I would be telling fibs if I said that by now, I’m getting excited. If you are a loyal reader, you both will remember that I tried out a number of wheelchairs over the past 6 months and came to an agonising cliff hanger. This cliff hanger took place in my own chair though, so no one was the wiser…
But, on International Wheelchair Day, a day when Wheelchairs become International Business Wheelchairs and International Spy Wheelchairs and International Rock Star Wheelchairs, I am going to share with you my choice, but only after I’ve waffled a bit.
I believe that Wheelchairs play more than just the part of being a choice of mobility to replace or supplement where walking is not an option. My wheelchair has always been a part of who I am. Touch the handle and I feel it. I sense all going on around my chair.
My wheelchair has to be my word day suit, my evening rest attire, my play time overalls, my sick time comfort. It is the item that I am seen in most – it must represent all that I am and show me to be the person I chose to be in the first glance and the final good bye.
I got married in my wheelchair, I carried my first born, my second born and third born, all in my wheelchair. I have laughed in it, cried in it, sang, danced, drank, eaten, broken wind (!) and most of all I have listened in it. My wheelchair is always there with me. The current chair has been more so – for this paragraph at least – it has been the only chair MBW, Monkey, Nuzzle and Scratch have ever known.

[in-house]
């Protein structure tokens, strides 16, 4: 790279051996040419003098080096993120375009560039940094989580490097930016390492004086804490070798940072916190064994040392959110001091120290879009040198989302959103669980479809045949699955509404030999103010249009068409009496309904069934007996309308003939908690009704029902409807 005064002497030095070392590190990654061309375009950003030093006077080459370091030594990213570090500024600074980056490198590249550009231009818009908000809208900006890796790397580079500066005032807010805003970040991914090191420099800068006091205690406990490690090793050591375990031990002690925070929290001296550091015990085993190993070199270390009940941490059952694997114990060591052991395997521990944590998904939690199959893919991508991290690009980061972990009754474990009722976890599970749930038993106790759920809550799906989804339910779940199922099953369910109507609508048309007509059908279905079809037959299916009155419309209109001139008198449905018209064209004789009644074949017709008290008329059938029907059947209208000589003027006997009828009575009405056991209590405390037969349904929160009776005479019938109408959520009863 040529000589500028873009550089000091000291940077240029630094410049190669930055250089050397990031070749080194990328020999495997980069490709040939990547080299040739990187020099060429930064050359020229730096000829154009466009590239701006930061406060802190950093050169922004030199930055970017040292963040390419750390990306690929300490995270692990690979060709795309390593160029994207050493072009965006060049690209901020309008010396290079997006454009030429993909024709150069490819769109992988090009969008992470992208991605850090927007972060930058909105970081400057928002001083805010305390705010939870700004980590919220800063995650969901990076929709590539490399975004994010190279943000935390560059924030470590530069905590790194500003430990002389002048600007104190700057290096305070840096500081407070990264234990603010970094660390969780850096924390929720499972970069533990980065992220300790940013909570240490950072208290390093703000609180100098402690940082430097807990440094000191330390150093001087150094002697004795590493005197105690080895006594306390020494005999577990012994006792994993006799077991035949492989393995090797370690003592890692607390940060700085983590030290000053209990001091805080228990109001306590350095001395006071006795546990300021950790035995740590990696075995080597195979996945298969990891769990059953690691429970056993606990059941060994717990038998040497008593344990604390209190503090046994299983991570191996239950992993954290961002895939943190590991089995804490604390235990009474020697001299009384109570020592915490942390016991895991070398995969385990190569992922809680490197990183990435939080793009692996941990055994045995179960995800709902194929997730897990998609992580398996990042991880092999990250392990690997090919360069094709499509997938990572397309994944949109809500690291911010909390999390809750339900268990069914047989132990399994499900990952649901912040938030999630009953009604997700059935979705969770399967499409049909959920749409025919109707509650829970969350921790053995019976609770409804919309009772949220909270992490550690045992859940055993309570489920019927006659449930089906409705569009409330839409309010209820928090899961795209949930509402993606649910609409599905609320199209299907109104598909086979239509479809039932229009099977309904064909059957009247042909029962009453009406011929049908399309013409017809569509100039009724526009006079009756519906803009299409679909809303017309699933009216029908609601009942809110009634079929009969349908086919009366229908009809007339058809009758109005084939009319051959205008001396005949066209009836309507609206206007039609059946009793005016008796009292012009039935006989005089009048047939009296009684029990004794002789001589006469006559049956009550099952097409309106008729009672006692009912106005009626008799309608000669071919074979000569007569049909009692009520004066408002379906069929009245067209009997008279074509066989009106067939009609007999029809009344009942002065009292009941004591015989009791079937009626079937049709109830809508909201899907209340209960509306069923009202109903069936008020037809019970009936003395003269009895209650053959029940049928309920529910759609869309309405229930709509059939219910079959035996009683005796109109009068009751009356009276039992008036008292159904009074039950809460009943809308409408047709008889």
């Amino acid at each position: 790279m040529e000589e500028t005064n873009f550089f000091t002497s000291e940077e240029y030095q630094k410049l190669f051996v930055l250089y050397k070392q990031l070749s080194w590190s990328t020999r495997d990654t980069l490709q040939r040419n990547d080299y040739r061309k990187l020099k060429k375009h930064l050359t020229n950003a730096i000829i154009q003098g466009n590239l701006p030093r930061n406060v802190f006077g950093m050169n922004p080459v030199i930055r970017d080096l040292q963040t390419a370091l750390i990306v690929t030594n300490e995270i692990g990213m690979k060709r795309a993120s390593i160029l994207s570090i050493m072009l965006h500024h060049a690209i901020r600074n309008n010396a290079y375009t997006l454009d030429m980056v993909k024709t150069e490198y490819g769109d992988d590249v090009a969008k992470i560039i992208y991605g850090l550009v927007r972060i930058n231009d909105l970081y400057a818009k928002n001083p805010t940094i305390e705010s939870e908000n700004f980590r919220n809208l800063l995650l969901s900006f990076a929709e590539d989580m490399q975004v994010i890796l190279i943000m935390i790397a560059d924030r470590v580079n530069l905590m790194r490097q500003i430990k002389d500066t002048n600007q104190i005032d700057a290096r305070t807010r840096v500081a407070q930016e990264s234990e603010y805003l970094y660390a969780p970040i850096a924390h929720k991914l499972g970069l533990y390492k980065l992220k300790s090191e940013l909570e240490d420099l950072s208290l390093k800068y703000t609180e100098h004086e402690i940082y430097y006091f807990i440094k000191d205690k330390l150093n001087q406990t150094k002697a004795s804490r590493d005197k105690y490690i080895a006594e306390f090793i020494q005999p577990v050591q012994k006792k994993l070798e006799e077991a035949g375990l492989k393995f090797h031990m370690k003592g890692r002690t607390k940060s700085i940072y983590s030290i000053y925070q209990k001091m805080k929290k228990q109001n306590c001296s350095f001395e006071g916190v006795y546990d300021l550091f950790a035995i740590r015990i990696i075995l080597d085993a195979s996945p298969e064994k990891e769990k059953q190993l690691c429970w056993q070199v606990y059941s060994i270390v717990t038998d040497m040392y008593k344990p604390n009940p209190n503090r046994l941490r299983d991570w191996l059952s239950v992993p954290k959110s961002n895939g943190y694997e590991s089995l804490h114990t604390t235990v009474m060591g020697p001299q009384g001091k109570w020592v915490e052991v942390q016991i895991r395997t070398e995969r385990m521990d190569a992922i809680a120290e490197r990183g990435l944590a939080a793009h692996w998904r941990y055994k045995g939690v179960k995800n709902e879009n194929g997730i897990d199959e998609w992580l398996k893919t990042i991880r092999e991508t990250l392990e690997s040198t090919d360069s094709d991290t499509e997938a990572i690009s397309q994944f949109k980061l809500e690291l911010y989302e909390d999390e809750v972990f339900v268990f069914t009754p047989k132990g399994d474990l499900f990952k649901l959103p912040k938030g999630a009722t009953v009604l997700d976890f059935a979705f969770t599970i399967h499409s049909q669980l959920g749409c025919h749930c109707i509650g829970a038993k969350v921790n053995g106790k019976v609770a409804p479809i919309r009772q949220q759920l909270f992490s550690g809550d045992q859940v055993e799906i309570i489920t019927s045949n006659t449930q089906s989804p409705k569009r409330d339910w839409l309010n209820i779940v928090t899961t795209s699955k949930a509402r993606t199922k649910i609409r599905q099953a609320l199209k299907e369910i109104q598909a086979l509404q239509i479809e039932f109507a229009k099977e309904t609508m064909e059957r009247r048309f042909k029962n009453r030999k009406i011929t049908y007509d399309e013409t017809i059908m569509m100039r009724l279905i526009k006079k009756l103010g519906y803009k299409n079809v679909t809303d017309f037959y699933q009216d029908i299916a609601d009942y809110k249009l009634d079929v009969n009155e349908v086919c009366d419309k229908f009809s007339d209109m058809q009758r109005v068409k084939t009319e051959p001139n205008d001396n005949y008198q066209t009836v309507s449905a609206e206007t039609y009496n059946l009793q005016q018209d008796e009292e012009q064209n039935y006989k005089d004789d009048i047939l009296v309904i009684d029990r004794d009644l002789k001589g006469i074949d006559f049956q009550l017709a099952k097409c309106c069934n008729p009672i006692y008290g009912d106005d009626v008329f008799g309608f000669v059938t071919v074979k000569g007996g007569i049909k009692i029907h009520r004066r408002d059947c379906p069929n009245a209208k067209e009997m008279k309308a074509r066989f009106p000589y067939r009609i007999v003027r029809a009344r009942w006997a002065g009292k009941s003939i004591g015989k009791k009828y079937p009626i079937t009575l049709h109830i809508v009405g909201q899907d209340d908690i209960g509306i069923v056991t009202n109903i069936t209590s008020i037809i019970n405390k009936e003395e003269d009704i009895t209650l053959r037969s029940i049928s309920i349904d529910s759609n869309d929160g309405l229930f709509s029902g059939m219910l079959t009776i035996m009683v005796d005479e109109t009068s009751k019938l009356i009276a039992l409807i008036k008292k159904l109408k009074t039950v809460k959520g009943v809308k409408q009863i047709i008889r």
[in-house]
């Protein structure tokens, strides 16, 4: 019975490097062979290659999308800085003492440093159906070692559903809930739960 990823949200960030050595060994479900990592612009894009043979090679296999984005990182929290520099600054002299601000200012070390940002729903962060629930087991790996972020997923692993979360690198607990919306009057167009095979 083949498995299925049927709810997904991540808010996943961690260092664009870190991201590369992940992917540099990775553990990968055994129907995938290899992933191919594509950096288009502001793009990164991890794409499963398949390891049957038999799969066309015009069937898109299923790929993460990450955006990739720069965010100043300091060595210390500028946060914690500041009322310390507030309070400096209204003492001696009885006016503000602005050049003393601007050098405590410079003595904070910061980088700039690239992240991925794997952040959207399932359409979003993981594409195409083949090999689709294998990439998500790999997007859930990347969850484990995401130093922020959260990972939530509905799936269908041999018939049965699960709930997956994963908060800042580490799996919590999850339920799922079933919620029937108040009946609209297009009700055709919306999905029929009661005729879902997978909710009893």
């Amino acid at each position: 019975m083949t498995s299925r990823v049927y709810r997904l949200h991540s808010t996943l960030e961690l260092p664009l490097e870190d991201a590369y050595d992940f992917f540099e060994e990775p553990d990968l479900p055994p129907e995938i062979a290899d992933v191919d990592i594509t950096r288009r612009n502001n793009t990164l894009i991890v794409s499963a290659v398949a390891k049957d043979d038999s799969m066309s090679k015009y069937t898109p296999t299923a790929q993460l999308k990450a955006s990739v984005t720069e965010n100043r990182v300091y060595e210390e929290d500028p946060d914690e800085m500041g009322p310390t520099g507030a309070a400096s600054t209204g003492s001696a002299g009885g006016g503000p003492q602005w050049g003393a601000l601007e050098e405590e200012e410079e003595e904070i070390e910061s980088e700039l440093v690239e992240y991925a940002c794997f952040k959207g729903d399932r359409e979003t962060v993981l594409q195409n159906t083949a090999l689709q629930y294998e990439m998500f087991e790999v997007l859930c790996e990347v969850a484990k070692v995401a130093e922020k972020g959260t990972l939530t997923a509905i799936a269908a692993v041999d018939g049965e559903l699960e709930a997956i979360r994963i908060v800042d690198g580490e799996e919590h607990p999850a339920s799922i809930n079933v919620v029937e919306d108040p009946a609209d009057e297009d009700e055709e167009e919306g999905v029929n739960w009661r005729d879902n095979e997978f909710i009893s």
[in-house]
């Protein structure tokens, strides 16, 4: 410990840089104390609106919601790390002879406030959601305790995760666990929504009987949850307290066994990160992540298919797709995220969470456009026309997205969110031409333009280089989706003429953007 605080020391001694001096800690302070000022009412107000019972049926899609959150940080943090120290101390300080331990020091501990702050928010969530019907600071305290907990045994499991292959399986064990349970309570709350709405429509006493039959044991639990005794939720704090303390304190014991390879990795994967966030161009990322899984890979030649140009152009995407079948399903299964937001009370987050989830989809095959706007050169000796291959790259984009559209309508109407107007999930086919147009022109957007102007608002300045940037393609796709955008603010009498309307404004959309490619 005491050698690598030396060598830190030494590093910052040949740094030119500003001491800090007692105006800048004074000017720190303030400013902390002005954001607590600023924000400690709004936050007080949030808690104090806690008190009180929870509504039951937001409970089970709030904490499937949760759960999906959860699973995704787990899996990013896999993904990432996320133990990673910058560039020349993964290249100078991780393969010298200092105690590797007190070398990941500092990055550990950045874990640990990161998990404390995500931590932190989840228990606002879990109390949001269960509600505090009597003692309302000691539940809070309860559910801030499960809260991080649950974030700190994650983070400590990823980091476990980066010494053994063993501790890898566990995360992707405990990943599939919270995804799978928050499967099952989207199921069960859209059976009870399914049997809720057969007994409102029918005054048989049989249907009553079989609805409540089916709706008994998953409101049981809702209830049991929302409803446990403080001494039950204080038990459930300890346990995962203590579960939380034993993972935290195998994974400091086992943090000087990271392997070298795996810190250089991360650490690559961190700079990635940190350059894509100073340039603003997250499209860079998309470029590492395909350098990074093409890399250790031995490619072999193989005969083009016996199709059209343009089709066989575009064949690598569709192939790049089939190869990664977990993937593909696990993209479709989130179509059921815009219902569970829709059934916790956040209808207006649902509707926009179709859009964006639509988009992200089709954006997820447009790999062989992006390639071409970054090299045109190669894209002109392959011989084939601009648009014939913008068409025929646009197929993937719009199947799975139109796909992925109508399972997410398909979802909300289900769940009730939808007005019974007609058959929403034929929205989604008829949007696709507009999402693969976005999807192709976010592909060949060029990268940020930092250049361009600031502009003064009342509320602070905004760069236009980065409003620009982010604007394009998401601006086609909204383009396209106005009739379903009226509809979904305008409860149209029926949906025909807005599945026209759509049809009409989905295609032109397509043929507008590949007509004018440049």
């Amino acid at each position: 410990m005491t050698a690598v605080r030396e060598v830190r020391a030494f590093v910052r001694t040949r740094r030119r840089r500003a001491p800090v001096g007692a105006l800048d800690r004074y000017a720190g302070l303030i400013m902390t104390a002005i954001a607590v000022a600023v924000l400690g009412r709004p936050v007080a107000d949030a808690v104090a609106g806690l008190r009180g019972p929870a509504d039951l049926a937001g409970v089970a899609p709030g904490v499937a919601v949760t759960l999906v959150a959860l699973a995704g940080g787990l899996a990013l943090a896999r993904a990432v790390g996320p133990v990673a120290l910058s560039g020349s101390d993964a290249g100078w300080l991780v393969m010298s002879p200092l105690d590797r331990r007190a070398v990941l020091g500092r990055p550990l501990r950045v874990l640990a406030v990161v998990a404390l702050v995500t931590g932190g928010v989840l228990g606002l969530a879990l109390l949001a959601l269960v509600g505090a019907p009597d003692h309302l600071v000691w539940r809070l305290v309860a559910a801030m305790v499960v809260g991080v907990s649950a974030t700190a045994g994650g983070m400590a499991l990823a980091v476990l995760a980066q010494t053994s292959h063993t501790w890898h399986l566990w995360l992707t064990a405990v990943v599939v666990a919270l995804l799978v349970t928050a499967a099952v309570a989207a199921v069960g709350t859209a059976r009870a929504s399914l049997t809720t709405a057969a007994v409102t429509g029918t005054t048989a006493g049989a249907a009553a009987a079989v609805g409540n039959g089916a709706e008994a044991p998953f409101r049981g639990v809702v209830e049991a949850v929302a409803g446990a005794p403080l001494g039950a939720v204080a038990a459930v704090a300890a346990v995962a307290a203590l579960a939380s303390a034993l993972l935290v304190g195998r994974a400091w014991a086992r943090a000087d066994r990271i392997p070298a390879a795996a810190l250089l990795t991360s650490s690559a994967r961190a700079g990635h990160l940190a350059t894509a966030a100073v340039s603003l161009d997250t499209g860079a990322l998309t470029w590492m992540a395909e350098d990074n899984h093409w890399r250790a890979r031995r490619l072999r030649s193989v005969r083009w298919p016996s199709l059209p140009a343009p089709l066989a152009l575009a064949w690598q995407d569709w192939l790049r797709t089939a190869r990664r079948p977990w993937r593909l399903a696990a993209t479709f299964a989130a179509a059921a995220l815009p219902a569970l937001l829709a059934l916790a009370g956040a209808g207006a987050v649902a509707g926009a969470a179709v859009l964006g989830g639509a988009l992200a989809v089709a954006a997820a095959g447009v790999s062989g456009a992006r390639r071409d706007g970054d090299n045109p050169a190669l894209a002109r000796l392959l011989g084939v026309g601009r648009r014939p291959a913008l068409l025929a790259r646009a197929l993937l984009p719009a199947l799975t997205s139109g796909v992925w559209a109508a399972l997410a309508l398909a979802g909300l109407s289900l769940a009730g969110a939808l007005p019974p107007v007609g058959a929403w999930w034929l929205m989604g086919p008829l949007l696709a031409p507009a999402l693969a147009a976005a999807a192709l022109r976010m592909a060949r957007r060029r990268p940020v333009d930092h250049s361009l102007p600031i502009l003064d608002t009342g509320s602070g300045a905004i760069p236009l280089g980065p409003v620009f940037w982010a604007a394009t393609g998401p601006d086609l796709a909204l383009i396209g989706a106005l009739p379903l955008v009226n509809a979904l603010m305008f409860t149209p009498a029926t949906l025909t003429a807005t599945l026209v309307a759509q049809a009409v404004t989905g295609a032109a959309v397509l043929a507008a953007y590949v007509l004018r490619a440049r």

My chair can go fast, it can go slow, it can corner, it goes straight. It’s quiet on a smooth surface, it’s noisy on the bumps.
And for all the amount I wish I were walking today, I know that my choice of mobility now will be my noble stead – and I like the chair I have.
So when you see me next, if you know me, its ok to tell me that my chair looks nice, or it needs a clean. It’s ok to tell me that my light up wheels make you smile or that having the word “Quickie” on the back is inappropriate in a professional workplace.
But not everyone has a suitable wheelchair. They are expensive. Each is custom made to the user and children especially go through them quickly as they grow. So, on International Wheelchair Day, this is what I ask of you. Please go to Whizz-Kidz Donation page and give them a little something if you can.
And I’ll thank you for it – from my new Xenon, if I can.